Hunting Big Game Hunting Deer Hunting

Unleashed: The Deer Dog Culture Clash

An in-depth look at a deer hunting tradition and the controversy now surrounding it
virginia deer hunting dogs
Kyle Long, 26, left from Halifax County, holds "Whiskey", his Walker Fox Hound, as Aedan Aldrich, 11, right, from Southhampton County, celebrates his birthday by helping with a demonstration outside the Virginia state Capitol in Richmond, Va., Monday, Feb. 6. Bob Brown/Richmond Times-Dispatch via AP

A gathering of hundreds of people in hunter-orange hats in front of a government building to protest legislation being debated inside is a sportsmen’s show of force, a statement that there are legions of hunters who both vote and care about the wildlife they pursue. But a gathering last month was different. The issue being debated inside the Virginia General Assembly pitted hunters against hunters in a dispute that is essentially a clash of cultures that defines the changing eastern half of the state.

The 150 men, women, and children standing on the still-green grass and rusty fallen leaves in January in front of the Assembly building were there to protest a bill that could be used to fine deer hunters who use dogs, which is legal in much of eastern Virginia, if their dogs run on to the property of a person who doesn’t want them there.

If a fine sounds benign to you—after all, in a lot of states a landowner can legally shoot any dog caught chasing deer on his property—the protesters would disagree with you These hunters were there to defend an age-old but increasingly controversial type of hunting, coursing deer with packs of hounds, that the Virginia Department of Game and Inland Fisheries (VDGIF) says about 55,000 state residents take part in every year.

We all know what typically happens to American traditions, especially a misunderstood one, when it runs howling into a clash with modern culture. The tradition goes extinct. This is what keeps H. Kirby Burch, CEO of the Virginia Hunting Dog Alliance (VHDA), lobbying, giving speeches, and persuading hunters to show up—wearing their distinctive hunter-orange hats—in the state capital. In this case, tradition has won the latest round, at least for now. The bill that would have criminalized dog trespass failed on a close vote last week. Supporters of the measure, which include a number of suburban landowners, vow to take the issue to the courts and to reintroduce the legislation in another session.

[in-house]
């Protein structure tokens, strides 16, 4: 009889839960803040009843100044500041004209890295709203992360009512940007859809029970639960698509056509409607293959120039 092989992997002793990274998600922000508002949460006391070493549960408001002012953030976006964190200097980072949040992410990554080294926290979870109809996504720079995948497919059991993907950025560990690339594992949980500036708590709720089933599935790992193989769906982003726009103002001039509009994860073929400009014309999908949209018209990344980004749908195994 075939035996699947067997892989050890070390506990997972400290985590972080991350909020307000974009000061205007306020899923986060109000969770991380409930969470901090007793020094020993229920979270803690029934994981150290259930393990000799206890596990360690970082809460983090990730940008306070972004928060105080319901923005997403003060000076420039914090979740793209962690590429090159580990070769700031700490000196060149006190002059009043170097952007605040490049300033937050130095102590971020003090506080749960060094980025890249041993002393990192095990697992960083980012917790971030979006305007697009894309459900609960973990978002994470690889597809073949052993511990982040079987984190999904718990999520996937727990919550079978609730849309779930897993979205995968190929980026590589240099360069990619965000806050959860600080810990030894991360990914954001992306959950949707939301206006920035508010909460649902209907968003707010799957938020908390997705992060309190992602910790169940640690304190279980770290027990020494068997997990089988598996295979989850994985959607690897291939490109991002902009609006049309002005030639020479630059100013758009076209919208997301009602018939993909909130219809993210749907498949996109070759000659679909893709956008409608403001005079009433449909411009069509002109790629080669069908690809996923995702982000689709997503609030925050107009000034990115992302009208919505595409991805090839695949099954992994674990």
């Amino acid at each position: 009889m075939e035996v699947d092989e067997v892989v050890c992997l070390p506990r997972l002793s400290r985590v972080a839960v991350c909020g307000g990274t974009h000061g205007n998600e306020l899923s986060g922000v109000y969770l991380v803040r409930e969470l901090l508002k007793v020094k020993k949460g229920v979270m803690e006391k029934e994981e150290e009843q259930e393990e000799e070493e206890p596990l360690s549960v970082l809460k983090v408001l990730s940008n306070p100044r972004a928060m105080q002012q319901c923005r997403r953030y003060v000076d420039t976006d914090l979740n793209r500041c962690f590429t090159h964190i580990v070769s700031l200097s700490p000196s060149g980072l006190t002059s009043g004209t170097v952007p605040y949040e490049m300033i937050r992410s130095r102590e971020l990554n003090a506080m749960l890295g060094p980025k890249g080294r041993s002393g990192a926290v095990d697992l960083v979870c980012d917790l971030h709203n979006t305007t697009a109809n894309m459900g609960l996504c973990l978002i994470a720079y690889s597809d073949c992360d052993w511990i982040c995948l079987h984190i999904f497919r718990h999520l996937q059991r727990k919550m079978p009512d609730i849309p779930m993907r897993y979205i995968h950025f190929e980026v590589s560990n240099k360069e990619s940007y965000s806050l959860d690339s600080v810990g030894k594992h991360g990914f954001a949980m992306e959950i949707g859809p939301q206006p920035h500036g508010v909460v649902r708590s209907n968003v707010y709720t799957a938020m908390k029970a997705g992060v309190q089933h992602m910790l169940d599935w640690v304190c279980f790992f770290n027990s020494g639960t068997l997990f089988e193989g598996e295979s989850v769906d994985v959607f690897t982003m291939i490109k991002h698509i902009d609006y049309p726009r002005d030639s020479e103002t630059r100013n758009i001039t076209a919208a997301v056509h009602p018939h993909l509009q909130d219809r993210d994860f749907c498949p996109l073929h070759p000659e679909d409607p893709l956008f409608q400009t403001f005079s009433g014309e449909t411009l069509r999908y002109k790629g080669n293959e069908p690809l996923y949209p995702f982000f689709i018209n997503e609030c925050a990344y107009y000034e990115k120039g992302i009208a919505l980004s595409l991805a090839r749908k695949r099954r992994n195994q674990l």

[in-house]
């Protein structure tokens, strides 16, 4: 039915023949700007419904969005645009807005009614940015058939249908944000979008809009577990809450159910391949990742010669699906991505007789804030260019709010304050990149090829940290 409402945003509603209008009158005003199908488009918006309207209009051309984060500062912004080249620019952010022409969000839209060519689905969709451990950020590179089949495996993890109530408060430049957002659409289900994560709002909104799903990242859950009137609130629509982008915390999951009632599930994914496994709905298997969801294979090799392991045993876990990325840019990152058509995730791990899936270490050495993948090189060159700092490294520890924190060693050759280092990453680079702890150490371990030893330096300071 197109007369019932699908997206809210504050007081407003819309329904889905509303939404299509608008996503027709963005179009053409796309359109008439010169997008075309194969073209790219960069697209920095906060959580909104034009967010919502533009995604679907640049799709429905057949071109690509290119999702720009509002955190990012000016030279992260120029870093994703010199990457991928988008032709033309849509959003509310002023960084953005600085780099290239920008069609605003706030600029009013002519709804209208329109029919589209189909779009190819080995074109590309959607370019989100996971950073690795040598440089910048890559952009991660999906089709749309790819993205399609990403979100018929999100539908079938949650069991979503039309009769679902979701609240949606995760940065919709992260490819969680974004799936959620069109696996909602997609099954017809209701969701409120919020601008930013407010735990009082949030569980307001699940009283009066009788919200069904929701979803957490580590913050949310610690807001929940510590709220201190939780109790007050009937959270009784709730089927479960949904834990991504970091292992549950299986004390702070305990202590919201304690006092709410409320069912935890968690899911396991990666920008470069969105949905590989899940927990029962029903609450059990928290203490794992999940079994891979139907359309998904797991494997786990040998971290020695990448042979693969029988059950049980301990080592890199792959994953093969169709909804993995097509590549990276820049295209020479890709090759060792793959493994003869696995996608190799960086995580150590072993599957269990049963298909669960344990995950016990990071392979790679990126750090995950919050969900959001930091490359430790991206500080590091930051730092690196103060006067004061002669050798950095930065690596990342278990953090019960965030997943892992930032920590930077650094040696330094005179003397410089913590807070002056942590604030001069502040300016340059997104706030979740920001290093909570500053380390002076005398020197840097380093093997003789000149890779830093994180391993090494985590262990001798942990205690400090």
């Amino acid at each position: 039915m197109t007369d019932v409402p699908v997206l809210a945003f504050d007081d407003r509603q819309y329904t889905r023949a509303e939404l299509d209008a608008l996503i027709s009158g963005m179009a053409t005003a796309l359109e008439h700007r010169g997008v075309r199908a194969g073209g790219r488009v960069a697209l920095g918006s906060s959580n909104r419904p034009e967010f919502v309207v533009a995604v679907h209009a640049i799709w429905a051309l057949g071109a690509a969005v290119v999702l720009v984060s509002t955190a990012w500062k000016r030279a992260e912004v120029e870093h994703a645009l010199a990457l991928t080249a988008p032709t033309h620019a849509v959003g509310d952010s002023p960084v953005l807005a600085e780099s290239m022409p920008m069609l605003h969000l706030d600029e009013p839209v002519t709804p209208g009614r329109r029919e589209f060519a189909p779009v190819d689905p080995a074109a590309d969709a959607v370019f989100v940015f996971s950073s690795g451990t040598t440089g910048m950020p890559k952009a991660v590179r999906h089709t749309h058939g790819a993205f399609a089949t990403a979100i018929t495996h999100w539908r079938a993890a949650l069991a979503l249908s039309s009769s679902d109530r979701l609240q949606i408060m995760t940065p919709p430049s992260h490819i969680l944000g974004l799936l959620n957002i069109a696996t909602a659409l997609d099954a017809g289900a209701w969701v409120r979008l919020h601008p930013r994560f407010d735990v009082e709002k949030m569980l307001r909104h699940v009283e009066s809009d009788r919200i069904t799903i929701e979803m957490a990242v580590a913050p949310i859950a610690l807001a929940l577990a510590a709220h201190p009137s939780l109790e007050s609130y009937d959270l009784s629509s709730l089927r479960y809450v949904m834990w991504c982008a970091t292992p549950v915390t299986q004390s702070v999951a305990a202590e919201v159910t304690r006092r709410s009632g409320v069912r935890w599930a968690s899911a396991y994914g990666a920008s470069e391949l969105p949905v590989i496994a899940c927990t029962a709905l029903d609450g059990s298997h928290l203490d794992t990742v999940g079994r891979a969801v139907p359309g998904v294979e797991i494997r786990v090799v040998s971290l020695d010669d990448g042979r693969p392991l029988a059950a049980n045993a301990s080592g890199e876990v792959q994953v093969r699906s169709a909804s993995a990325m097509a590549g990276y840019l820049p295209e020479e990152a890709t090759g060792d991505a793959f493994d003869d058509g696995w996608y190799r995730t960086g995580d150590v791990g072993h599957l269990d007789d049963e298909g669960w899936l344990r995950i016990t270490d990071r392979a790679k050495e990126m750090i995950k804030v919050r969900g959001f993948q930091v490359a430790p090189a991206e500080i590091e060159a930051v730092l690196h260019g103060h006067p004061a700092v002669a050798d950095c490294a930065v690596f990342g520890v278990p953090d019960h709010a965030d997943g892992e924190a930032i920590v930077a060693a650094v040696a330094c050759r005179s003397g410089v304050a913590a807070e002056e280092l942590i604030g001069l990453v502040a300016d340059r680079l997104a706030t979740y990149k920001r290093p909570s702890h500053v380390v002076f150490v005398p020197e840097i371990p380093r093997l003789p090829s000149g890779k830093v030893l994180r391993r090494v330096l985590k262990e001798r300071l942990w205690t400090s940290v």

I met with Burch the night before he was to lead a rally in Richmond. He has the soft, Southern roll of the tongue found deep in the Old Dominion, a cultural leap away from northern Virginia (which basically make up the suburbs of our nation’s capital).

“The idea that dogs can trespass is ludicrous,” began Burch. “They can’t read no-trespassing signs.”

“But their owners can, right?”

“Yes,” said Burch, “and dog hunters try to stop their dogs from chasing deer onto property where they are not wanted, but that isn’t always possible. Look, deer dogs sell for a minimum of $500. The GPS tracking collars they typically wear these days are hundreds of dollars more. Owners don’t want them lost and they don’t want them killed on roads. These hunters also aren’t the rednecks they are often portrayed as. They are a cross section of society. They are almost all good, law-abiding people who enjoy the social tradition of hunting deer with dogs.”

Burch is defending a traditional pastime, a way of hunting deer in his region that can be traced back to the early days of our country. It is his lifestyle and passion. And it is under pressure.

It’s being pressured by hunters who you can’t help but have sympathy for, especially when it comes to their own property.

Take Chad Hensley, a native of western Virginia (where chasing deer with dogs is not legal) who has hunted deer for 28 years.

“I was introduced to deer dog season as soon as I moved here” to the eastern side of the state, said Hensley. “I was building my house on the 37 acres I purchased, and was attempting to bowhunt, but I gave up after one morning because of trespassing deer dogs. As I was getting down [from my stand], I heard what sounded like a dogfight. As I walked to the top of my field, I saw my new neighbor’s dogs had pinned a deer hound against a fence of mine. I quickly ran up and saved it. I and called the owner to come and get it. He thanked me and asked, ‘Have you seen the other 17?’ I knew I was in trouble then, because he was only hunting 300 acres behind me.”